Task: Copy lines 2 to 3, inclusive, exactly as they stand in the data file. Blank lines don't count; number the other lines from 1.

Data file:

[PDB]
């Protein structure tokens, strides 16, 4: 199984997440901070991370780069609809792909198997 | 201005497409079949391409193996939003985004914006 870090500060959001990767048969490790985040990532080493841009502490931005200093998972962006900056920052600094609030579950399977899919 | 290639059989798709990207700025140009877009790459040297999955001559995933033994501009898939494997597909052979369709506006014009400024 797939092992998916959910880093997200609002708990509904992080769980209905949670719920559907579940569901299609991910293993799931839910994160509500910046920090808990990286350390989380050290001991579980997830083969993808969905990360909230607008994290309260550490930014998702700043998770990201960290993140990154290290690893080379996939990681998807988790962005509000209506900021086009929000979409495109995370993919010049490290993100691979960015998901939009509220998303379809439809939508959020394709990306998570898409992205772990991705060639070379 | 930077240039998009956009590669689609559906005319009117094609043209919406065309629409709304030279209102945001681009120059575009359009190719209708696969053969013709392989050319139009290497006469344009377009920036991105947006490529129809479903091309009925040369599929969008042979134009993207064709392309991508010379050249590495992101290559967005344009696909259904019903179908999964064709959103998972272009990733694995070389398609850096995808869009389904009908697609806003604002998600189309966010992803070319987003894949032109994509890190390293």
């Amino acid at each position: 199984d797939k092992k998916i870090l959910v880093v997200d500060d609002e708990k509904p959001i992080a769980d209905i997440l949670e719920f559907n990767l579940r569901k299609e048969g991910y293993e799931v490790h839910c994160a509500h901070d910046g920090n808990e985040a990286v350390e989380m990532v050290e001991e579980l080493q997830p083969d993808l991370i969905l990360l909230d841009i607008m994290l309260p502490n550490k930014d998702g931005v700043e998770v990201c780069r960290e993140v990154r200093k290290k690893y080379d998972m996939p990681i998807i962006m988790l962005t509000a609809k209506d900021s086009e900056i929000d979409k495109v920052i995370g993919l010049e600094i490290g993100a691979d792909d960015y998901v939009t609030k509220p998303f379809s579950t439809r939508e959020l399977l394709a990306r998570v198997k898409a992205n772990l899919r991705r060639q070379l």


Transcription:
């Protein structure tokens, strides 16, 4: 199984997440901070991370780069609809792909198997 | 201005497409079949391409193996939003985004914006 870090500060959001990767048969490790985040990532080493841009502490931005200093998972962006900056920052600094609030579950399977899919 | 290639059989798709990207700025140009877009790459040297999955001559995933033994501009898939494997597909052979369709506006014009400024 797939092992998916959910880093997200609002708990509904992080769980209905949670719920559907579940569901299609991910293993799931839910994160509500910046920090808990990286350390989380050290001991579980997830083969993808969905990360909230607008994290309260550490930014998702700043998770990201960290993140990154290290690893080379996939990681998807988790962005509000209506900021086009929000979409495109995370993919010049490290993100691979960015998901939009509220998303379809439809939508959020394709990306998570898409992205772990991705060639070379 | 930077240039998009956009590669689609559906005319009117094609043209919406065309629409709304030279209102945001681009120059575009359009190719209708696969053969013709392989050319139009290497006469344009377009920036991105947006490529129809479903091309009925040369599929969008042979134009993207064709392309991508010379050249590495992101290559967005344009696909259904019903179908999964064709959103998972272009990733694995070389398609850096995808869009389904009908697609806003604002998600189309966010992803070319987003894949032109994509890190390293």
């Amino acid at each position: 199984d797939k092992k998916i870090l959910v880093v997200d500060d609002e708990k509904p959001i992080a769980d209905i997440l949670e719920f559907n990767l579940r569901k299609e048969g991910y293993e799931v490790h839910c994160a509500h901070d910046g920090n808990e985040a990286v350390e989380m990532v050290e001991e579980l080493q997830p083969d993808l991370i969905l990360l909230d841009i607008m994290l309260p502490n550490k930014d998702g931005v700043e998770v990201c780069r960290e993140v990154r200093k290290k690893y080379d998972m996939p990681i998807i962006m988790l962005t509000a609809k209506d900021s086009e900056i929000d979409k495109v920052i995370g993919l010049e600094i490290g993100a691979d792909d960015y998901v939009t609030k509220p998303f379809s579950t439809r939508e959020l399977l394709a990306r998570v198997k898409a992205n772990l899919r991705r060639q070379l």